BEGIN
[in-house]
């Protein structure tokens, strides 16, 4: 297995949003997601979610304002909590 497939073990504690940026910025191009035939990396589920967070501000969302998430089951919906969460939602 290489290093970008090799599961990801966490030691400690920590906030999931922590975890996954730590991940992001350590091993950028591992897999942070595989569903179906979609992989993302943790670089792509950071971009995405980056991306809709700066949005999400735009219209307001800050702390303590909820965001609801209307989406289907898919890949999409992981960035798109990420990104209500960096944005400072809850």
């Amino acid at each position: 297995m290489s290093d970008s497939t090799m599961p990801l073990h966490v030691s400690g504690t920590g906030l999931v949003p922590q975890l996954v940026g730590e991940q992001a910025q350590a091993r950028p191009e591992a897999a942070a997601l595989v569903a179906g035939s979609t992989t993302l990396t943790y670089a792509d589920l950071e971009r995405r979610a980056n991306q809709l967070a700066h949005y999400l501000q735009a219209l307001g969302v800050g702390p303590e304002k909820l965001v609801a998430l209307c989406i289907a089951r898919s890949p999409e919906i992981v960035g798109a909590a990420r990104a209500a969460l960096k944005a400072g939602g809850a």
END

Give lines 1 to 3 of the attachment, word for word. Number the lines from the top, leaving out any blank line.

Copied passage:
[in-house]
């Protein structure tokens, strides 16, 4: 297995949003997601979610304002909590 497939073990504690940026910025191009035939990396589920967070501000969302998430089951919906969460939602 290489290093970008090799599961990801966490030691400690920590906030999931922590975890996954730590991940992001350590091993950028591992897999942070595989569903179906979609992989993302943790670089792509950071971009995405980056991306809709700066949005999400735009219209307001800050702390303590909820965001609801209307989406289907898919890949999409992981960035798109990420990104209500960096944005400072809850």
């Amino acid at each position: 297995m290489s290093d970008s497939t090799m599961p990801l073990h966490v030691s400690g504690t920590g906030l999931v949003p922590q975890l996954v940026g730590e991940q992001a910025q350590a091993r950028p191009e591992a897999a942070a997601l595989v569903a179906g035939s979609t992989t993302l990396t943790y670089a792509d589920l950071e971009r995405r979610a980056n991306q809709l967070a700066h949005y999400l501000q735009a219209l307001g969302v800050g702390p303590e304002k909820l965001v609801a998430l209307c989406i289907a089951r898919s890949p999409e919906i992981v960035g798109a909590a990420r990104a209500a969460l960096k944005a400072g939602g809850a």